Some might say that if marketing departments and encryption have anything in common, it’s the ability to obfuscate a message. A perfect example of this is the term “cloud”—surely one of today’s most overused and abused terms. You can’t turn on the television or go anywhere without being reminded that “the future is cloud” or without being encouraged to buy a “cloud-enabled t-shirt.” (Yes, it’s a thing.) With so much focus on the cloud, I’d like to illustrate the alignment of NSS Labs’ usage of the term with the most widely accepted standard, NIST SP 800-145, which defines cloud computing as:
“ . . . a model for enabling ubiquitous, convenient, on-demand network access to a shared pool of configurable computing resources (e.g., networks, servers, storage, applications, and services) that can be rapidly provisioned and released with minimal management effort or service provider interaction.” (NIST SP 800-145)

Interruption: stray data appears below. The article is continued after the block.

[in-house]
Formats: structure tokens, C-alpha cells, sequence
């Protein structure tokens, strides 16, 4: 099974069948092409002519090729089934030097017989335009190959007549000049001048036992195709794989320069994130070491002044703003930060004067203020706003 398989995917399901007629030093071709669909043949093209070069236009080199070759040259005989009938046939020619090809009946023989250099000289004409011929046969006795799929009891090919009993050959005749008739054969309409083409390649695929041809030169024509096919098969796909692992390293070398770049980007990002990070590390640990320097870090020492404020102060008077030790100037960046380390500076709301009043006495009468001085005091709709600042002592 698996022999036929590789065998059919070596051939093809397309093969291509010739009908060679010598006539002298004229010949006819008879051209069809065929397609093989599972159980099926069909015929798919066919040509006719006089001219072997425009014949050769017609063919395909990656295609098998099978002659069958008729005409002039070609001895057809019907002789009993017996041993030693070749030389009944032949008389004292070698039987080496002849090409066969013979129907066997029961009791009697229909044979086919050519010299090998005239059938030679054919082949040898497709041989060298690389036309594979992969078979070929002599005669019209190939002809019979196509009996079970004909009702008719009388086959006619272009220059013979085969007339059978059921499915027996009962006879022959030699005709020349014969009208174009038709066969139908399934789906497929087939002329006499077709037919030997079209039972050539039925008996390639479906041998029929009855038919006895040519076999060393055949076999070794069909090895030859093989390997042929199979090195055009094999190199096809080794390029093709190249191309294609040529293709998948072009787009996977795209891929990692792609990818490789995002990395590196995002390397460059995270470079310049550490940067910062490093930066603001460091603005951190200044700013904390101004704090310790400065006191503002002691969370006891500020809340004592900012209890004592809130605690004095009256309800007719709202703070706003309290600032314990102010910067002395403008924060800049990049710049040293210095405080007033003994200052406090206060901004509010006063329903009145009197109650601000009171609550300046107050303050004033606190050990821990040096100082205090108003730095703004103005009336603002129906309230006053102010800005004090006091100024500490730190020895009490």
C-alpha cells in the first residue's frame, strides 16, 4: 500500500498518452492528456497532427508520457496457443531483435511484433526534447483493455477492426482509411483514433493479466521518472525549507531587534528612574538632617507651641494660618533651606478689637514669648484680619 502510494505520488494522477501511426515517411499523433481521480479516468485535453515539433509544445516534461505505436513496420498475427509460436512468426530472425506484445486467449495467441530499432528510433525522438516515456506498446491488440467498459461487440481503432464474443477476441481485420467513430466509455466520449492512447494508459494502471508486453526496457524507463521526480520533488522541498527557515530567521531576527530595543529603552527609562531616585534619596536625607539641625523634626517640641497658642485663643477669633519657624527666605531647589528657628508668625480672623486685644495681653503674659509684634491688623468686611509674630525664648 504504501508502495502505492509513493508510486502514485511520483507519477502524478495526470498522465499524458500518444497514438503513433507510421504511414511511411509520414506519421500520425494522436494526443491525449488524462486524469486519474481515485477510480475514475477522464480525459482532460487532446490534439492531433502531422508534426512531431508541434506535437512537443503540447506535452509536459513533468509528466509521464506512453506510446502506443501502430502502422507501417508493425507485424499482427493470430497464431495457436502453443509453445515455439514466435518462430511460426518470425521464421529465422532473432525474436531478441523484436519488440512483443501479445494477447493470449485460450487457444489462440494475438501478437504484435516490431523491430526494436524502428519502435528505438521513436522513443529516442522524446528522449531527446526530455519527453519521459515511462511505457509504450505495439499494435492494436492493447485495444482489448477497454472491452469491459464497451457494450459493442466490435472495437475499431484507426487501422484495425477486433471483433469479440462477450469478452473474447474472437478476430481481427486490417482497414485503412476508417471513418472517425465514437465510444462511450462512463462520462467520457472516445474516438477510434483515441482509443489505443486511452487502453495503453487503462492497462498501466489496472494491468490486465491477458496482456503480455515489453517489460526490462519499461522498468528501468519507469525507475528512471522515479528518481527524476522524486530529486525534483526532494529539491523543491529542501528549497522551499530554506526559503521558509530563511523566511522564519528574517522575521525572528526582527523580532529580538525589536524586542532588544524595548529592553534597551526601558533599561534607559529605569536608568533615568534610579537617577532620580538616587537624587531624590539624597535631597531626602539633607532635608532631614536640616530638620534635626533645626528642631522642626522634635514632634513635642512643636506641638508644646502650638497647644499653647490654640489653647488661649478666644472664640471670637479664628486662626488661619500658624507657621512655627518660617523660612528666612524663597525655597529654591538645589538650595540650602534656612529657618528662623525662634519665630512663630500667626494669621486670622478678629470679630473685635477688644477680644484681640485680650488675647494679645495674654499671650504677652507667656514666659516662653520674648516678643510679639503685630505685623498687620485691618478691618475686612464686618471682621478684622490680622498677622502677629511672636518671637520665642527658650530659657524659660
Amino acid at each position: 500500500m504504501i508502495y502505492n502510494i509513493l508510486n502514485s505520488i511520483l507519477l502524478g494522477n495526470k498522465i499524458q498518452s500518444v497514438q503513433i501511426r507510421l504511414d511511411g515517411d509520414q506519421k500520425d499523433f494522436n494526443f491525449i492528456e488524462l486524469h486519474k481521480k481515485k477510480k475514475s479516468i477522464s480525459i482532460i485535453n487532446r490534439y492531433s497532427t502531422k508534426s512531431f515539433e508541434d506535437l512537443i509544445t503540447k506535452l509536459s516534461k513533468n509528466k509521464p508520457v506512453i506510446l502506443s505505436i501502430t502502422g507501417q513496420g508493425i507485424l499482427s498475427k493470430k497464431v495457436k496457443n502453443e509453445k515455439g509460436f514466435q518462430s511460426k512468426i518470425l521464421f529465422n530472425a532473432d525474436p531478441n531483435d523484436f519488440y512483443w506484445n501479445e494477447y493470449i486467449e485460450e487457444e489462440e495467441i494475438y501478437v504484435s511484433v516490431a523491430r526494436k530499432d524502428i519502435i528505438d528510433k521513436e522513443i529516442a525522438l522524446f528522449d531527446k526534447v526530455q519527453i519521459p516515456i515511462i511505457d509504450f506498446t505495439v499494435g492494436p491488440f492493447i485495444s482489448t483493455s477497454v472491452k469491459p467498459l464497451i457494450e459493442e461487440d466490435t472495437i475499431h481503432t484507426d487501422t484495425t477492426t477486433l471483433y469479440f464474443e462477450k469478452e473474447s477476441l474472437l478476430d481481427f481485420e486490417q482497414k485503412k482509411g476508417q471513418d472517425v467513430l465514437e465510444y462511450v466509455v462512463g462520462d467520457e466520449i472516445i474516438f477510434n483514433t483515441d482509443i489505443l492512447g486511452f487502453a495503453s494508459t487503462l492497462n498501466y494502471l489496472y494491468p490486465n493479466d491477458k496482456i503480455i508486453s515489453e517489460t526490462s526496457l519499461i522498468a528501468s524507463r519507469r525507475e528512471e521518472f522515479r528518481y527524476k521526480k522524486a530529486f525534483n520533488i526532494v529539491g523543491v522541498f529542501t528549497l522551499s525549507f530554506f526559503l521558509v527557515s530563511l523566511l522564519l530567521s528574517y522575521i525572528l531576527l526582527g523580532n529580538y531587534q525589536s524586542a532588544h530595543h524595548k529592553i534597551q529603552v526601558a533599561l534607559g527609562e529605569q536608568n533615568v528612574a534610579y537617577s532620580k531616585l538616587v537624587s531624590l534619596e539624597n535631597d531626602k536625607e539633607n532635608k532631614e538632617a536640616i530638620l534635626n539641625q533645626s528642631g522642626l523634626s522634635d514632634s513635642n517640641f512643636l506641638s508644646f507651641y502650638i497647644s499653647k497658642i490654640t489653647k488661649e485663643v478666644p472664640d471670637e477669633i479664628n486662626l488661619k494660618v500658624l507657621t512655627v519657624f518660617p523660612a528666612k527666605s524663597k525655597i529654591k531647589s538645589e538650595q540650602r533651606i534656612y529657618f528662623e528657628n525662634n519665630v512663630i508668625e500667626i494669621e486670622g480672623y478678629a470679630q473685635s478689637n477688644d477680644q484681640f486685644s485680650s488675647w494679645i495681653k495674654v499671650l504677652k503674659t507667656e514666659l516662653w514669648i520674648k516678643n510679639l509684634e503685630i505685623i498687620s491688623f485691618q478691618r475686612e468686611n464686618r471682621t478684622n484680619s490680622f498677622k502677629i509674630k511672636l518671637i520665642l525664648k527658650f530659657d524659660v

In addition to defining cloud computing, NIST SP 800-145 recognizes four deployment models and three service models. Each of the four deployment models (public, private, hybrid, and community) is defined by how the tenancy of cloud consumers is handled. The three service models (Infrastructure as a Service [IaaS], Platform as a Service [PaaS], and Software as a Service [SaaS]) are differentiated according to how a cloud provider presents an environment to consumers.